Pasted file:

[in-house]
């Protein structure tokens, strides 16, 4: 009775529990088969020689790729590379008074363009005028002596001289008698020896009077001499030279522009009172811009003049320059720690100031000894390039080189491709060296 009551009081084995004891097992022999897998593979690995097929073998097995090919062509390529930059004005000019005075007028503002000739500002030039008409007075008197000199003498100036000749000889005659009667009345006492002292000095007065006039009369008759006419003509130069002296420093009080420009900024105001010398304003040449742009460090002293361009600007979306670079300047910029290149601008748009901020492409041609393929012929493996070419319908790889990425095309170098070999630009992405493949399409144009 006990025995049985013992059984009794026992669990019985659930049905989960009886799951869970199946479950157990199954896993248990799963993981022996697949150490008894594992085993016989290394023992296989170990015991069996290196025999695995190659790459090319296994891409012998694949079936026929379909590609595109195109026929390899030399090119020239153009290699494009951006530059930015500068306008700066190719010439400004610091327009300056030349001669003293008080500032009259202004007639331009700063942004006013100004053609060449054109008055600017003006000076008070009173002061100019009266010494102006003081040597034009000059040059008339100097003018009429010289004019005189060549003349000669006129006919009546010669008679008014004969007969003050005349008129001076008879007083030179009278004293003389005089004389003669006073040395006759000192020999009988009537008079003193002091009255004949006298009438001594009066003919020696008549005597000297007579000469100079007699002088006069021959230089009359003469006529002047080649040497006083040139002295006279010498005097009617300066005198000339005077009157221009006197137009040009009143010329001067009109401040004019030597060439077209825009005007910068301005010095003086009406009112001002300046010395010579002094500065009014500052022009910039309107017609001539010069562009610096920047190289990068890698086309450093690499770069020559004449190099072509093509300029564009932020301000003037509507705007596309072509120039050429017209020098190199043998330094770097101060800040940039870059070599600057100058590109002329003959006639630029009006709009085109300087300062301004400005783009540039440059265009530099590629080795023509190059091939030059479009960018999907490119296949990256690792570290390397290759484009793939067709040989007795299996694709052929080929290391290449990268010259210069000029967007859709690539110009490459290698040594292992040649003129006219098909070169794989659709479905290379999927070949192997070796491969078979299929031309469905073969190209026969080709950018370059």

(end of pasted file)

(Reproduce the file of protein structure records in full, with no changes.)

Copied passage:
[in-house]
């Protein structure tokens, strides 16, 4: 009775529990088969020689790729590379008074363009005028002596001289008698020896009077001499030279522009009172811009003049320059720690100031000894390039080189491709060296 009551009081084995004891097992022999897998593979690995097929073998097995090919062509390529930059004005000019005075007028503002000739500002030039008409007075008197000199003498100036000749000889005659009667009345006492002292000095007065006039009369008759006419003509130069002296420093009080420009900024105001010398304003040449742009460090002293361009600007979306670079300047910029290149601008748009901020492409041609393929012929493996070419319908790889990425095309170098070999630009992405493949399409144009 006990025995049985013992059984009794026992669990019985659930049905989960009886799951869970199946479950157990199954896993248990799963993981022996697949150490008894594992085993016989290394023992296989170990015991069996290196025999695995190659790459090319296994891409012998694949079936026929379909590609595109195109026929390899030399090119020239153009290699494009951006530059930015500068306008700066190719010439400004610091327009300056030349001669003293008080500032009259202004007639331009700063942004006013100004053609060449054109008055600017003006000076008070009173002061100019009266010494102006003081040597034009000059040059008339100097003018009429010289004019005189060549003349000669006129006919009546010669008679008014004969007969003050005349008129001076008879007083030179009278004293003389005089004389003669006073040395006759000192020999009988009537008079003193002091009255004949006298009438001594009066003919020696008549005597000297007579000469100079007699002088006069021959230089009359003469006529002047080649040497006083040139002295006279010498005097009617300066005198000339005077009157221009006197137009040009009143010329001067009109401040004019030597060439077209825009005007910068301005010095003086009406009112001002300046010395010579002094500065009014500052022009910039309107017609001539010069562009610096920047190289990068890698086309450093690499770069020559004449190099072509093509300029564009932020301000003037509507705007596309072509120039050429017209020098190199043998330094770097101060800040940039870059070599600057100058590109002329003959006639630029009006709009085109300087300062301004400005783009540039440059265009530099590629080795023509190059091939030059479009960018999907490119296949990256690792570290390397290759484009793939067709040989007795299996694709052929080929290391290449990268010259210069000029967007859709690539110009490459290698040594292992040649003129006219098909070169794989659709479905290379999927070949192997070796491969078979299929031309469905073969190209026969080709950018370059």